Petitioner testified that, at the time of the alleged incidents, he suffered from a rotator cuff injury which required surgery and physical therapy. He denied having any sexual contact with the victim and stated that he believed his wife “had coached [the victim] into making the allegations.” Id. The medical director at the hospital at which Lynn had his surgery confirmed that he had surgery and physical therapy during the relevant timeframe, but that he “still had use of his arm during his therapy.” Id.

         The jury found Petitioner guilty as charged. At sentencing, the trial court imposed a ten-year term of imprisonment on each of the aggravated sexual battery convictions, to run concurrently, and a twenty-two-year term of imprisonment on each of the convictions for rape of a child. The twenty-two-year sentences were to run consecutively to each other and to the ten-year sentence, for an effective fifty-four-year sentence. Id. at *3-4.

         Petitioner advanced four arguments on direct appeal: the trial court improperly charged the jury that the elements of rape of a child could be satisfied by showing a mens rea of recklessness (ECF No. 18-10 at 22); the evidence was insufficient to sustain the convictions (id. at 27); the trial court improperly sentenced the defendant (id. at 30); and the trial court improperly allowed, as expert opinion, the testimony of the nurse practitioner as to what most children understand about sex and their bodies (id. at 33-34). The TCCA affirmed the convictions and sentences. Lynn, 2009 WL 1812419, at *1.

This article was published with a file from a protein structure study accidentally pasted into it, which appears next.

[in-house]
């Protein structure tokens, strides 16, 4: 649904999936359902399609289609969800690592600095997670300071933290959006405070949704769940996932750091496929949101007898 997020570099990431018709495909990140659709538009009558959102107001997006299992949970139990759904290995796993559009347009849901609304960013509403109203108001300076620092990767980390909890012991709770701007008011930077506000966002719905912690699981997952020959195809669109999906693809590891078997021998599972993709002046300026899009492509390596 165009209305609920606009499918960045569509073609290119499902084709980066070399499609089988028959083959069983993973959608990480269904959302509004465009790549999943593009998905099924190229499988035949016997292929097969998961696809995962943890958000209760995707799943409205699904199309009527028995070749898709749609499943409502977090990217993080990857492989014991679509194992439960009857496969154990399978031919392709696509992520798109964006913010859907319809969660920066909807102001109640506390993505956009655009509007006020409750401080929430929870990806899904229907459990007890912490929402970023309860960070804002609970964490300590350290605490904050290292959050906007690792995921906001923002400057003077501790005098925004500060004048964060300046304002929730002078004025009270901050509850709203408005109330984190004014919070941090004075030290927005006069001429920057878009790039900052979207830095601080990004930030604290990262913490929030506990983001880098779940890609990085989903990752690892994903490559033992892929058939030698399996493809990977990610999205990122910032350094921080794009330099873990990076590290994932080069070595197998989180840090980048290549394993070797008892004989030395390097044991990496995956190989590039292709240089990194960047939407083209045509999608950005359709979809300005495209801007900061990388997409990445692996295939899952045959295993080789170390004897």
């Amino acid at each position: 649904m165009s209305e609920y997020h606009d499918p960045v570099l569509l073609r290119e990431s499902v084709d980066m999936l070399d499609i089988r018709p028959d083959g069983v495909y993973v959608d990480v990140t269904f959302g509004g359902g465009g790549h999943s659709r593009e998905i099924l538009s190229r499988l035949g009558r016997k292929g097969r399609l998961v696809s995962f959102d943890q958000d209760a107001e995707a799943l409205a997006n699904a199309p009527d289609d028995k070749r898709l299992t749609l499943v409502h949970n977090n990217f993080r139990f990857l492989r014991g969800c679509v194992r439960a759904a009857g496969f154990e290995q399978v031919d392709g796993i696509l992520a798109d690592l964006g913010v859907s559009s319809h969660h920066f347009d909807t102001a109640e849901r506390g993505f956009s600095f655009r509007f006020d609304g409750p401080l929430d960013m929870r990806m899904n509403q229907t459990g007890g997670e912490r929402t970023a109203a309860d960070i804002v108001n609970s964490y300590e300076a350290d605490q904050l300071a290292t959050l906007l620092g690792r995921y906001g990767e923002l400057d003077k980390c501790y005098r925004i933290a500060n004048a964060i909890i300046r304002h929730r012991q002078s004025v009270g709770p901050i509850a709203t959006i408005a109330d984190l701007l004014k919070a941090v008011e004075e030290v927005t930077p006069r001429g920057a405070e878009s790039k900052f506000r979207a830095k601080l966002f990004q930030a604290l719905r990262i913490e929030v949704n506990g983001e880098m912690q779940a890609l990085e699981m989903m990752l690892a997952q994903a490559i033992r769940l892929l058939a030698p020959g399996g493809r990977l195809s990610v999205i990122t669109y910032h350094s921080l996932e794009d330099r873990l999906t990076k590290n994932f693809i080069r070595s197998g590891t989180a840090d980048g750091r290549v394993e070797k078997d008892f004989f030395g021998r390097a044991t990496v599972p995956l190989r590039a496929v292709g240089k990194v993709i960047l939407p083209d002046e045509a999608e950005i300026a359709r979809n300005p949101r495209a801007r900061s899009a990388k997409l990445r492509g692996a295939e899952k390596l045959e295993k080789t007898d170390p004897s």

On September 1, 2009, the Tennessee Supreme Court dismissed Petitioner's initial application for permission to appeal as untimely filed. (ECF No. 18-17 at 5.) Petitioner was granted the right to file a delayed appeal (ECF No. 18-15 at 47), and the Tennessee Supreme Court thereafter denied discretionary review. Lynn, 2009 WL 1812419, at *1.

         II. Post-conviction Proceedings

         Petitioner filed a pro se petition for state post-conviction relief in June 2010. (ECF No. 18-15 at 4.) He alleged that the trial court erred in instructing the jury that the mens rea for child rape could include recklessness and in admitting the photographs into evidence. (Id. at 6.) He also claimed that the prosecution failed to give him notice, as required by state statute, of its intention to seek an enhanced sentence. (Id.) Lynn further asserted that his trial attorneys rendered ineffective assistance by failing to challenge the jury instructions' references to reckless conduct, failing to challenge admission of the photographs, failing to challenge the State's failure to provide notice of its intention to seek an enhanced sentence, failing to interview witnesses, failing to meet and confer with him when necessary, and failing to investigate and present mitigating evidence at sentencing. (Id. at 13-17.)

         Appointed counsel filed an amended petition, which raised the following ineffective assistance claims:

1. Trial counsel should have called as witnesses Paul and Debbie Cox, who would have testified about Lynn's wife's statement that she would do anything to harm Petitioner: